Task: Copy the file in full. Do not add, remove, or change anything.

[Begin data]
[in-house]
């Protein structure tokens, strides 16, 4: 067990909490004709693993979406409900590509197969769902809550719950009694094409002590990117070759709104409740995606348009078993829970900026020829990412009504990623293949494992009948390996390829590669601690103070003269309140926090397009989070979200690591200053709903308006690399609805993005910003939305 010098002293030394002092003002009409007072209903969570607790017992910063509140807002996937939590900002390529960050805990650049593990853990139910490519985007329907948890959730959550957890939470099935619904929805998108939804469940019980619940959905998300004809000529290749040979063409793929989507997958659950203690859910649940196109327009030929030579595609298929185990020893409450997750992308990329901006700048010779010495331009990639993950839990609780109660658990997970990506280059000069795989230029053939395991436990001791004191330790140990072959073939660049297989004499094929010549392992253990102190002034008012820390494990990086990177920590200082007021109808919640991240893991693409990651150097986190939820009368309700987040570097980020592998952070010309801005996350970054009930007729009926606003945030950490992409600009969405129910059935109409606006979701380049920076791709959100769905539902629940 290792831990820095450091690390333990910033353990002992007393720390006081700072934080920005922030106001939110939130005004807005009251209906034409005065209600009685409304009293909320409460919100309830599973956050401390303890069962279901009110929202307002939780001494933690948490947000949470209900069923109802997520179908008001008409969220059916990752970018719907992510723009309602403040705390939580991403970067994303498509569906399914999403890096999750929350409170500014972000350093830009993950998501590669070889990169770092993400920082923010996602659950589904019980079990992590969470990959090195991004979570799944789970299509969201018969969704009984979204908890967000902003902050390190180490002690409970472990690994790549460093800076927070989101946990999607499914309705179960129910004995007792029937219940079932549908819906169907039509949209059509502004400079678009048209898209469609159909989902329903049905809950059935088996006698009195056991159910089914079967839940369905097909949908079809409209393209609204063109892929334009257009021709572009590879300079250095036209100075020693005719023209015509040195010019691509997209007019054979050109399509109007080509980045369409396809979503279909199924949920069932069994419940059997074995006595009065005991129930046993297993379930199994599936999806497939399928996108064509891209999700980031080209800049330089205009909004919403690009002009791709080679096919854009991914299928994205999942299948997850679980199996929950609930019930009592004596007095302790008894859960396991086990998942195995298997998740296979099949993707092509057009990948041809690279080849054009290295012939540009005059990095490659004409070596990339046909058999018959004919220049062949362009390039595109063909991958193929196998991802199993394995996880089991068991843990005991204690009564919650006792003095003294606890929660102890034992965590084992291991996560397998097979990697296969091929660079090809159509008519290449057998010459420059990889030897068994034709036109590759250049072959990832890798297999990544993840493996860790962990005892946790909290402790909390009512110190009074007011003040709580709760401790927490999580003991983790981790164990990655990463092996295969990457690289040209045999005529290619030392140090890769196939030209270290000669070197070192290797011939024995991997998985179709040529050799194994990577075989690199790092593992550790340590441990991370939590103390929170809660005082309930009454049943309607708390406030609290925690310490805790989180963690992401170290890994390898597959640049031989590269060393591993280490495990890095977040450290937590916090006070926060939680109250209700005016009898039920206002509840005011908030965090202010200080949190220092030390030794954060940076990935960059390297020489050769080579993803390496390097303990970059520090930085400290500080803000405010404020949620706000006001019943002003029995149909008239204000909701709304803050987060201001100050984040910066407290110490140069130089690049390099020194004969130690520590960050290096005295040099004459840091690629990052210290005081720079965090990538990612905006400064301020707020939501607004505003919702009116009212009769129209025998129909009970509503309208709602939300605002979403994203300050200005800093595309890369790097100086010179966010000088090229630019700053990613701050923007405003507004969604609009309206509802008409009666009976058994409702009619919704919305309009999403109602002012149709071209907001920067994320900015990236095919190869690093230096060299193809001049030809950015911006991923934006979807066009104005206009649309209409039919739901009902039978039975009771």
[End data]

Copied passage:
[in-house]
């Protein structure tokens, strides 16, 4: 067990909490004709693993979406409900590509197969769902809550719950009694094409002590990117070759709104409740995606348009078993829970900026020829990412009504990623293949494992009948390996390829590669601690103070003269309140926090397009989070979200690591200053709903308006690399609805993005910003939305 010098002293030394002092003002009409007072209903969570607790017992910063509140807002996937939590900002390529960050805990650049593990853990139910490519985007329907948890959730959550957890939470099935619904929805998108939804469940019980619940959905998300004809000529290749040979063409793929989507997958659950203690859910649940196109327009030929030579595609298929185990020893409450997750992308990329901006700048010779010495331009990639993950839990609780109660658990997970990506280059000069795989230029053939395991436990001791004191330790140990072959073939660049297989004499094929010549392992253990102190002034008012820390494990990086990177920590200082007021109808919640991240893991693409990651150097986190939820009368309700987040570097980020592998952070010309801005996350970054009930007729009926606003945030950490992409600009969405129910059935109409606006979701380049920076791709959100769905539902629940 290792831990820095450091690390333990910033353990002992007393720390006081700072934080920005922030106001939110939130005004807005009251209906034409005065209600009685409304009293909320409460919100309830599973956050401390303890069962279901009110929202307002939780001494933690948490947000949470209900069923109802997520179908008001008409969220059916990752970018719907992510723009309602403040705390939580991403970067994303498509569906399914999403890096999750929350409170500014972000350093830009993950998501590669070889990169770092993400920082923010996602659950589904019980079990992590969470990959090195991004979570799944789970299509969201018969969704009984979204908890967000902003902050390190180490002690409970472990690994790549460093800076927070989101946990999607499914309705179960129910004995007792029937219940079932549908819906169907039509949209059509502004400079678009048209898209469609159909989902329903049905809950059935088996006698009195056991159910089914079967839940369905097909949908079809409209393209609204063109892929334009257009021709572009590879300079250095036209100075020693005719023209015509040195010019691509997209007019054979050109399509109007080509980045369409396809979503279909199924949920069932069994419940059997074995006595009065005991129930046993297993379930199994599936999806497939399928996108064509891209999700980031080209800049330089205009909004919403690009002009791709080679096919854009991914299928994205999942299948997850679980199996929950609930019930009592004596007095302790008894859960396991086990998942195995298997998740296979099949993707092509057009990948041809690279080849054009290295012939540009005059990095490659004409070596990339046909058999018959004919220049062949362009390039595109063909991958193929196998991802199993394995996880089991068991843990005991204690009564919650006792003095003294606890929660102890034992965590084992291991996560397998097979990697296969091929660079090809159509008519290449057998010459420059990889030897068994034709036109590759250049072959990832890798297999990544993840493996860790962990005892946790909290402790909390009512110190009074007011003040709580709760401790927490999580003991983790981790164990990655990463092996295969990457690289040209045999005529290619030392140090890769196939030209270290000669070197070192290797011939024995991997998985179709040529050799194994990577075989690199790092593992550790340590441990991370939590103390929170809660005082309930009454049943309607708390406030609290925690310490805790989180963690992401170290890994390898597959640049031989590269060393591993280490495990890095977040450290937590916090006070926060939680109250209700005016009898039920206002509840005011908030965090202010200080949190220092030390030794954060940076990935960059390297020489050769080579993803390496390097303990970059520090930085400290500080803000405010404020949620706000006001019943002003029995149909008239204000909701709304803050987060201001100050984040910066407290110490140069130089690049390099020194004969130690520590960050290096005295040099004459840091690629990052210290005081720079965090990538990612905006400064301020707020939501607004505003919702009116009212009769129209025998129909009970509503309208709602939300605002979403994203300050200005800093595309890369790097100086010179966010000088090229630019700053990613701050923007405003507004969604609009309206509802008409009666009976058994409702009619919704919305309009999403109602002012149709071209907001920067994320900015990236095919190869690093230096060299193809001049030809950015911006991923934006979807066009104005206009649309209409039919739901009902039978039975009771």